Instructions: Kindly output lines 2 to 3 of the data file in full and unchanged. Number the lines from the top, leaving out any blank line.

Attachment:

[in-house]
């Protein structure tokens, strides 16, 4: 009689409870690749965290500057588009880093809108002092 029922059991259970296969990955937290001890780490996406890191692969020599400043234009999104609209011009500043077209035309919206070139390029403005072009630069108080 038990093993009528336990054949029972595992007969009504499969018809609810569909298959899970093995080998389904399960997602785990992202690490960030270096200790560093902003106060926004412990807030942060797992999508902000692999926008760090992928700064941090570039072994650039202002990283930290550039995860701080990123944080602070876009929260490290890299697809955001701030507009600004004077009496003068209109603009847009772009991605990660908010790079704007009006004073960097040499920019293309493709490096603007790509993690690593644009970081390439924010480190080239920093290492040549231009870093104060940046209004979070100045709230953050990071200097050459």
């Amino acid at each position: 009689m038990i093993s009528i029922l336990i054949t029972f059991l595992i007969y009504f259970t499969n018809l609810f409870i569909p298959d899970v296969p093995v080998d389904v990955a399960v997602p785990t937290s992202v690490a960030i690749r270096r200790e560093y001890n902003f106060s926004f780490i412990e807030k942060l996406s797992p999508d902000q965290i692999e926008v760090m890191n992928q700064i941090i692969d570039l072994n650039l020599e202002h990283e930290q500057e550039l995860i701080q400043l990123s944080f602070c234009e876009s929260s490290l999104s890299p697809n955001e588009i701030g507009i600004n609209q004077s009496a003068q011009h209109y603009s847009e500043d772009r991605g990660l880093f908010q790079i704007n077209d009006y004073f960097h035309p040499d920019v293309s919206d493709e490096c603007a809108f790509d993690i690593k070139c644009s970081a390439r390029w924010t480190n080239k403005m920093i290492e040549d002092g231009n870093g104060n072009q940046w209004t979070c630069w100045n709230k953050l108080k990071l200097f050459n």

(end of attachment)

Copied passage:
């Protein structure tokens, strides 16, 4: 009689409870690749965290500057588009880093809108002092 029922059991259970296969990955937290001890780490996406890191692969020599400043234009999104609209011009500043077209035309919206070139390029403005072009630069108080 038990093993009528336990054949029972595992007969009504499969018809609810569909298959899970093995080998389904399960997602785990992202690490960030270096200790560093902003106060926004412990807030942060797992999508902000692999926008760090992928700064941090570039072994650039202002990283930290550039995860701080990123944080602070876009929260490290890299697809955001701030507009600004004077009496003068209109603009847009772009991605990660908010790079704007009006004073960097040499920019293309493709490096603007790509993690690593644009970081390439924010480190080239920093290492040549231009870093104060940046209004979070100045709230953050990071200097050459």
């Amino acid at each position: 009689m038990i093993s009528i029922l336990i054949t029972f059991l595992i007969y009504f259970t499969n018809l609810f409870i569909p298959d899970v296969p093995v080998d389904v990955a399960v997602p785990t937290s992202v690490a960030i690749r270096r200790e560093y001890n902003f106060s926004f780490i412990e807030k942060l996406s797992p999508d902000q965290i692999e926008v760090m890191n992928q700064i941090i692969d570039l072994n650039l020599e202002h990283e930290q500057e550039l995860i701080q400043l990123s944080f602070c234009e876009s929260s490290l999104s890299p697809n955001e588009i701030g507009i600004n609209q004077s009496a003068q011009h209109y603009s847009e500043d772009r991605g990660l880093f908010q790079i704007n077209d009006y004073f960097h035309p040499d920019v293309s919206d493709e490096c603007a809108f790509d993690i690593k070139c644009s970081a390439r390029w924010t480190n080239k403005m920093i290492e040549d002092g231009n870093g104060n072009q940046w209004t979070c630069w100045n709230k953050l108080k990071l200097f050459n």